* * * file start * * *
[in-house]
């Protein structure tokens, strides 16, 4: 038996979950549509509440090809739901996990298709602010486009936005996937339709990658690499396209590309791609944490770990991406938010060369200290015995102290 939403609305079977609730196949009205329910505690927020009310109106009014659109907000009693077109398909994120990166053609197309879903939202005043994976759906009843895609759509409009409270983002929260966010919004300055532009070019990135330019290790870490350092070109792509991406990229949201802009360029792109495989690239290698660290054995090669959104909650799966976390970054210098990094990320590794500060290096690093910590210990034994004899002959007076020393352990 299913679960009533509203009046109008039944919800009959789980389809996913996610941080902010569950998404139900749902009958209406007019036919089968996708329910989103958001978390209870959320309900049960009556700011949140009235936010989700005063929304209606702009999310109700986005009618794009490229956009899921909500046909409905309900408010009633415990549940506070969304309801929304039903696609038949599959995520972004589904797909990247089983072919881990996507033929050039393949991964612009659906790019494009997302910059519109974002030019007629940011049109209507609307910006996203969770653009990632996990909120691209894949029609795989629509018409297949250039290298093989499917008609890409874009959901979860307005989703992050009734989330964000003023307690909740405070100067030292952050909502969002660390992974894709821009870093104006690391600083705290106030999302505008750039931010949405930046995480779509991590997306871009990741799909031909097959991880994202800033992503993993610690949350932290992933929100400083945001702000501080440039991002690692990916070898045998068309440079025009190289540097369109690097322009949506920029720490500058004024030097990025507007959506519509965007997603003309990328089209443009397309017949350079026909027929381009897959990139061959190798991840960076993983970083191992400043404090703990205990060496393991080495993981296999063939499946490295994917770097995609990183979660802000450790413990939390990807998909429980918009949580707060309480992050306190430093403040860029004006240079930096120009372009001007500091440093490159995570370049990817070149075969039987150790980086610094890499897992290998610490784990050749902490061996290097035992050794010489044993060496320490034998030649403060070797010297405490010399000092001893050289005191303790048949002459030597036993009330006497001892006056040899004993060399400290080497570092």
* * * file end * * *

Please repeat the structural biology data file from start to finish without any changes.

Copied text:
[in-house]
């Protein structure tokens, strides 16, 4: 038996979950549509509440090809739901996990298709602010486009936005996937339709990658690499396209590309791609944490770990991406938010060369200290015995102290 939403609305079977609730196949009205329910505690927020009310109106009014659109907000009693077109398909994120990166053609197309879903939202005043994976759906009843895609759509409009409270983002929260966010919004300055532009070019990135330019290790870490350092070109792509991406990229949201802009360029792109495989690239290698660290054995090669959104909650799966976390970054210098990094990320590794500060290096690093910590210990034994004899002959007076020393352990 299913679960009533509203009046109008039944919800009959789980389809996913996610941080902010569950998404139900749902009958209406007019036919089968996708329910989103958001978390209870959320309900049960009556700011949140009235936010989700005063929304209606702009999310109700986005009618794009490229956009899921909500046909409905309900408010009633415990549940506070969304309801929304039903696609038949599959995520972004589904797909990247089983072919881990996507033929050039393949991964612009659906790019494009997302910059519109974002030019007629940011049109209507609307910006996203969770653009990632996990909120691209894949029609795989629509018409297949250039290298093989499917008609890409874009959901979860307005989703992050009734989330964000003023307690909740405070100067030292952050909502969002660390992974894709821009870093104006690391600083705290106030999302505008750039931010949405930046995480779509991590997306871009990741799909031909097959991880994202800033992503993993610690949350932290992933929100400083945001702000501080440039991002690692990916070898045998068309440079025009190289540097369109690097322009949506920029720490500058004024030097990025507007959506519509965007997603003309990328089209443009397309017949350079026909027929381009897959990139061959190798991840960076993983970083191992400043404090703990205990060496393991080495993981296999063939499946490295994917770097995609990183979660802000450790413990939390990807998909429980918009949580707060309480992050306190430093403040860029004006240079930096120009372009001007500091440093490159995570370049990817070149075969039987150790980086610094890499897992290998610490784990050749902490061996290097035992050794010489044993060496320490034998030649403060070797010297405490010399000092001893050289005191303790048949002459030597036993009330006497001892006056040899004993060399400290080497570092």